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Does Roads Infrastructure Promote Regional Development?

Development of municipal services and infrastructure, in particular transportation infrastructure, is one of the pillars of the State Strategy on the Regional Development of Georgia for the period 2010 to 2017. Even though the strategy was approved by the previous government, the new government is not only committed to continuing all the planned infrastructural projects but is also going to start new projects, focusing on upgrading the regional infrastructure. According to the planned budget for 2013, the Ministry of Regional Development and Infrastructure (MRDI) is expected to spend 501.7 mln GEL (55.7% of the ministry’s 2013 budget) on road infrastructure improvement. Looking at the figure below, only four (Kakheti, Samegrelo-Zemo Svaneti, Samtskhe-Javakheti and Tbilisi) out of eleven regions are going to spend less than half of their development budgets on road construction and rehabilitation in 2013. This does not necessarily imply that the government places less weight on having quality roads in these areas, but simply that important large-scale projects have already been completed in these regions and the focus has been directed from roads to other priorities. Not only is the government concerned with having more and better roads on both the regional and national scale, but the ministry also believes that “Infrastructure improvement represents one of the key preconditions for regional development” (MRDI action plan 2013).

With such an emphasis on roads, it is a valid question to ask whether road infrastructure is indeed meant to serve the regional development goals or not. In fact, it depends on how we define and measure regional development – which itself is quite a blurred concept. The main objective of the State Strategy on Regional Development of Georgia is to create a favorable environment for the socio-economic development of the regions and improve the living standards and conditions of the population.  The objective will be attained through a balanced socio-economic development of the regions, increased competitiveness and minimized socio-economic imbalances amongst the regions (State Strategy for Regional Development of Georgia for 2010 – 2017) — still vague, but that is how regional development is understood in Georgia.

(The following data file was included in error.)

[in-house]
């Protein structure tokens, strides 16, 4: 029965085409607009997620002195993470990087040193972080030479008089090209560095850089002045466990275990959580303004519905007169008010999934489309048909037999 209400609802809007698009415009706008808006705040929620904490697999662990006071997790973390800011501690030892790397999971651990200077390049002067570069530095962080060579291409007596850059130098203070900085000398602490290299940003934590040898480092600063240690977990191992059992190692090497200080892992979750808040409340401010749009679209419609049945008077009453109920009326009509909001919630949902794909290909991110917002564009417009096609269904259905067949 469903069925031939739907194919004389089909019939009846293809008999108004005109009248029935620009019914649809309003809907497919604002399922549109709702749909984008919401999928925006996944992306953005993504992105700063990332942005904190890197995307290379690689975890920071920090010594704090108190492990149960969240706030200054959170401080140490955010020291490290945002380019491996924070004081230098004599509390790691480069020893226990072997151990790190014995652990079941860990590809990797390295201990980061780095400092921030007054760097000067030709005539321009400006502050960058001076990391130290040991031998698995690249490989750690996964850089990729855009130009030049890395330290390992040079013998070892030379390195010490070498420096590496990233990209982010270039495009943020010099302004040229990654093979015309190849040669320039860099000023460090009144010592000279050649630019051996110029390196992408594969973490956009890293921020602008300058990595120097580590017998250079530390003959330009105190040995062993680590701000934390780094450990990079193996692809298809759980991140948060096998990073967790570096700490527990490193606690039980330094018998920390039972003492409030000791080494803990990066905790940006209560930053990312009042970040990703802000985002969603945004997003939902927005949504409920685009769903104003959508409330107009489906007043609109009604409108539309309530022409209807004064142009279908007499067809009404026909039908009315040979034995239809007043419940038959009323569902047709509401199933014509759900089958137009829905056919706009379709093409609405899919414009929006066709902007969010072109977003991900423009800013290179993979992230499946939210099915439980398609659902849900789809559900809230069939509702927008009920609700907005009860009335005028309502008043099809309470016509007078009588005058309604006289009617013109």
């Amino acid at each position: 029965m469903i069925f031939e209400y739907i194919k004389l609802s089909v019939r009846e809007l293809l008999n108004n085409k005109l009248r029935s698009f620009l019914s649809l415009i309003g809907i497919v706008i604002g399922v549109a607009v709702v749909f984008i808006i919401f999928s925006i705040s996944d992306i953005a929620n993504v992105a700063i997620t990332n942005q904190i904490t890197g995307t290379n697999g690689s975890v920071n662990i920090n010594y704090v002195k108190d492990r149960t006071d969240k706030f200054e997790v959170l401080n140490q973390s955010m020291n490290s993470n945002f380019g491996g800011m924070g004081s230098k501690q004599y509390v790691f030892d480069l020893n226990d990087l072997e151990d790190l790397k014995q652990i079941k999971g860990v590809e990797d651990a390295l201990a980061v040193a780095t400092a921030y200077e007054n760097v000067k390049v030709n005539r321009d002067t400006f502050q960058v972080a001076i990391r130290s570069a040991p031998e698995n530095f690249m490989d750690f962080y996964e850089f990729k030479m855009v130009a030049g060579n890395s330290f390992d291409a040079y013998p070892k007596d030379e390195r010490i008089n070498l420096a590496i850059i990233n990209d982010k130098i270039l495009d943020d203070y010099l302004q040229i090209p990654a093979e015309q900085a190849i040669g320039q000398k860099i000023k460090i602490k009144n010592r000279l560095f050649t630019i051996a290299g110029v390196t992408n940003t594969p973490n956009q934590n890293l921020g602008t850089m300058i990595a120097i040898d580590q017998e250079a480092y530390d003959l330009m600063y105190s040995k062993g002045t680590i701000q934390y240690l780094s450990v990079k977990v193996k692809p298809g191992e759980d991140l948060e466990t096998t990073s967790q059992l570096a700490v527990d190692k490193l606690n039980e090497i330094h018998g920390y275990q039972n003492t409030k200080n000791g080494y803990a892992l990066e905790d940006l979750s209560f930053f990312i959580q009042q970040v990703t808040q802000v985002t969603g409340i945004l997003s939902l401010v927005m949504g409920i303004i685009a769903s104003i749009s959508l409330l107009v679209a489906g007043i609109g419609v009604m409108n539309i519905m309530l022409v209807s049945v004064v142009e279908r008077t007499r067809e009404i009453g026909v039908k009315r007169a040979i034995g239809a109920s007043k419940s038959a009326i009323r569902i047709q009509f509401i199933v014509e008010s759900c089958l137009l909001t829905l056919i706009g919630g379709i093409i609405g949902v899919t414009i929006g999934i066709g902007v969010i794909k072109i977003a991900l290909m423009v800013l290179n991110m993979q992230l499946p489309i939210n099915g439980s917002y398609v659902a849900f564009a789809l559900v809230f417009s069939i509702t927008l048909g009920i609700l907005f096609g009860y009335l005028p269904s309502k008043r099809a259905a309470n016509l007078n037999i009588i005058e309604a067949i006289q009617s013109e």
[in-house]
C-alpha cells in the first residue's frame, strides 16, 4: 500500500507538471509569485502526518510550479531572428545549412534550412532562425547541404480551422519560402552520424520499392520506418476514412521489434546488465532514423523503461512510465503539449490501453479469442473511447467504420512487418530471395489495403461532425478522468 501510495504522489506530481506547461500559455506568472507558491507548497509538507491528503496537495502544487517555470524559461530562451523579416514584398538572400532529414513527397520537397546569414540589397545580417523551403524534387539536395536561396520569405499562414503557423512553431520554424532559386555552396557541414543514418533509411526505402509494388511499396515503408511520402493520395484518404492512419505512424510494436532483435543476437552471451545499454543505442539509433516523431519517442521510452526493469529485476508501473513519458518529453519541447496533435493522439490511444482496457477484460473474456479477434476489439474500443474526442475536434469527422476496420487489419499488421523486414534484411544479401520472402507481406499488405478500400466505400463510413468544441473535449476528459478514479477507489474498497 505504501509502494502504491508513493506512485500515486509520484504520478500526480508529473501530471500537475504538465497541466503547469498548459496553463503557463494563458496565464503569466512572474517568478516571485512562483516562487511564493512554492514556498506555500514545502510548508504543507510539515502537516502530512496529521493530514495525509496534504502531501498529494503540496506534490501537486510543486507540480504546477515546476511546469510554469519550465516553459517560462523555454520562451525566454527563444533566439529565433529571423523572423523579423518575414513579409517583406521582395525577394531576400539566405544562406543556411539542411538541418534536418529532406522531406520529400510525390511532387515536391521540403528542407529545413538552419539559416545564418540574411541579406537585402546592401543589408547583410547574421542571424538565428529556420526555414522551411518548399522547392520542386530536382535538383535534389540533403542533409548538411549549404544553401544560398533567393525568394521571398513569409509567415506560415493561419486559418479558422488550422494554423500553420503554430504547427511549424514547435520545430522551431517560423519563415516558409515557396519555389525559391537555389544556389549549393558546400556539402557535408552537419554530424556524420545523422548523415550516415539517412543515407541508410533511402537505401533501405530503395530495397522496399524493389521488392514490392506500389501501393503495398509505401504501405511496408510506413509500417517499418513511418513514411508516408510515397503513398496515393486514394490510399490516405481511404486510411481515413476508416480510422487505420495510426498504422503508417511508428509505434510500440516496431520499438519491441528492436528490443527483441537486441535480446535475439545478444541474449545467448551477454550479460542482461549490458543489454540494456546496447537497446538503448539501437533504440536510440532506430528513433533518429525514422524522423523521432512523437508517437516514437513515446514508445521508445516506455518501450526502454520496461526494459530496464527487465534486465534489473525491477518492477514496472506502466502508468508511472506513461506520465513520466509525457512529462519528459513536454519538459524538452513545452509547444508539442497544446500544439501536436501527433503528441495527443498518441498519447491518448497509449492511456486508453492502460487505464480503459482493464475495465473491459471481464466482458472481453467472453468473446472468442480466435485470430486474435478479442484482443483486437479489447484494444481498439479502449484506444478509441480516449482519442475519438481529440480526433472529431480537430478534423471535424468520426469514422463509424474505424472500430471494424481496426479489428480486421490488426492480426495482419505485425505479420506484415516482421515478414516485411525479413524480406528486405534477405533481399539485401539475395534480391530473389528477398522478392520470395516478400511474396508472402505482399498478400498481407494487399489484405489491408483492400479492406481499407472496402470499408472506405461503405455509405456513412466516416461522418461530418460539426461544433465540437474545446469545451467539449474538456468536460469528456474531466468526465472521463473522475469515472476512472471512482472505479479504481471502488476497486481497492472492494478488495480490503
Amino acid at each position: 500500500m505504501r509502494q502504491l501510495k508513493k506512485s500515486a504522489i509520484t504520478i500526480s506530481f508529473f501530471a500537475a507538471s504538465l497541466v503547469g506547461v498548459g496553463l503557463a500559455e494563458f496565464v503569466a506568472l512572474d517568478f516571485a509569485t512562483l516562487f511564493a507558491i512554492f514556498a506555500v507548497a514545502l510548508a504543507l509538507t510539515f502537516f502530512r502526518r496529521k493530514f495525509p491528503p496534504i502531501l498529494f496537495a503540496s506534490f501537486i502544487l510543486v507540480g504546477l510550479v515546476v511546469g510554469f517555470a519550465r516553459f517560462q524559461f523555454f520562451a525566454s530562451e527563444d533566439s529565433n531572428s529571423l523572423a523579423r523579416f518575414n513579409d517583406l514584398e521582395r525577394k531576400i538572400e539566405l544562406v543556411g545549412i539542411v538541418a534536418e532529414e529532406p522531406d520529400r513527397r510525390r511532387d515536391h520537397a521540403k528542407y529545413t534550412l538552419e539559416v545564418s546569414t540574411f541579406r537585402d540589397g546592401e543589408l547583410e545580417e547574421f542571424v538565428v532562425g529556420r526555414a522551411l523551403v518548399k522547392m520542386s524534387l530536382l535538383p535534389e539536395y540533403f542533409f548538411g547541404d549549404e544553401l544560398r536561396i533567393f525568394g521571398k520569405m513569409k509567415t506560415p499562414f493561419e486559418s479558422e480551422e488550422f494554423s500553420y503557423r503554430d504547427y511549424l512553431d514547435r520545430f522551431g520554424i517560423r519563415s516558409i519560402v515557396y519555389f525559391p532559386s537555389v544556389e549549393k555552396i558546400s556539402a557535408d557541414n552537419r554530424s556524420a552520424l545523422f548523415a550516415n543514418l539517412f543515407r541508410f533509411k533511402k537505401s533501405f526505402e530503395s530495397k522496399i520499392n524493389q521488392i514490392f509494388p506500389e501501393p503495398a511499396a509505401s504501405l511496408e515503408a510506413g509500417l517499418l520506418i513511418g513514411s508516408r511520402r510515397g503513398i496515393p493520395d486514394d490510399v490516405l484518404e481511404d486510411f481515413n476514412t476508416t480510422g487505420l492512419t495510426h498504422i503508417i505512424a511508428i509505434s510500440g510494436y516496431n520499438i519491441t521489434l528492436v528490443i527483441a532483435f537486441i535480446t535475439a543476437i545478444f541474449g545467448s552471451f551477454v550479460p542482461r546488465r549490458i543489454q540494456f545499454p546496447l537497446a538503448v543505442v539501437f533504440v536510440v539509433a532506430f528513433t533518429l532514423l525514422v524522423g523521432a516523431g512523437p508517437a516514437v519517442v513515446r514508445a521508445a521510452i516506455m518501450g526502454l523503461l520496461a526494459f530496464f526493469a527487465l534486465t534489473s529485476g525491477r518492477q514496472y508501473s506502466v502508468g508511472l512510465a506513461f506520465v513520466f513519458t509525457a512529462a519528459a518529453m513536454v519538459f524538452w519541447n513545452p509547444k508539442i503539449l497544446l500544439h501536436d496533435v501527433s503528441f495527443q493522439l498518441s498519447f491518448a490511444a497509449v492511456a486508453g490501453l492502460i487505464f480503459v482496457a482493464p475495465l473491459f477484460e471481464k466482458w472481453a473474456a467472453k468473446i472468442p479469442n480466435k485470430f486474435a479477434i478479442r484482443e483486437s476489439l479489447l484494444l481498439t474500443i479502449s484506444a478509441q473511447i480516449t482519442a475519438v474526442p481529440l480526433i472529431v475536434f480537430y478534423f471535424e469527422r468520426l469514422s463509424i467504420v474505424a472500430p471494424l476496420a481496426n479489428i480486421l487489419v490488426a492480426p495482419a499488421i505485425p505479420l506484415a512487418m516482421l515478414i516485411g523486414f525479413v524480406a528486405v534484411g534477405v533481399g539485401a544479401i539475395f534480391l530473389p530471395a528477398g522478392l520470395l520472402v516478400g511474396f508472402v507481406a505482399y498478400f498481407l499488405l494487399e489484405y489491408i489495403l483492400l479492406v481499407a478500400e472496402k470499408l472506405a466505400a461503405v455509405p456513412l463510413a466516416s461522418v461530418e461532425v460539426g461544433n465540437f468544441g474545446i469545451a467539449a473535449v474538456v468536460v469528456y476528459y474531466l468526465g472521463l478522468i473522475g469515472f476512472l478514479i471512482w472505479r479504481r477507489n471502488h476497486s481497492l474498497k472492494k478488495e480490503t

THEORETICAL FOUNDATIONS AND EMPIRICAL FINDINGS

In general, infrastructure is an input into aggregate production that serves as a way to increase efficiency of utilizing conventional inputs (such as labor, land, capital) through reducing the various transaction costs. Therefore, endogenous growth theories have claimed that public investment in infrastructure can raise the economic growth in the long-run. For the World Bank (WB), an international organization that largely advocates and supports investment in infrastructure, a global infrastructure initiative is a growth-lifting strategy. As for the magnitude of impact, this is usually quite difficult to measure due to the endogeneity of infrastructure provision (infrastructure provision is not always the reason, but sometimes the result of economic development). The latest WB research has estimated that a 10% improvement in infrastructure provision will lead to a 1% GDP growth in the long-run. Although beneficial for economic growth at the national level, it is not clear-cut that the effects of improved infrastructure will be the same at regional levels. Moreover, there is no guarantee that the increased availability of infrastructure, roads in particular, will help minimize socio-economic imbalances amongst the regions.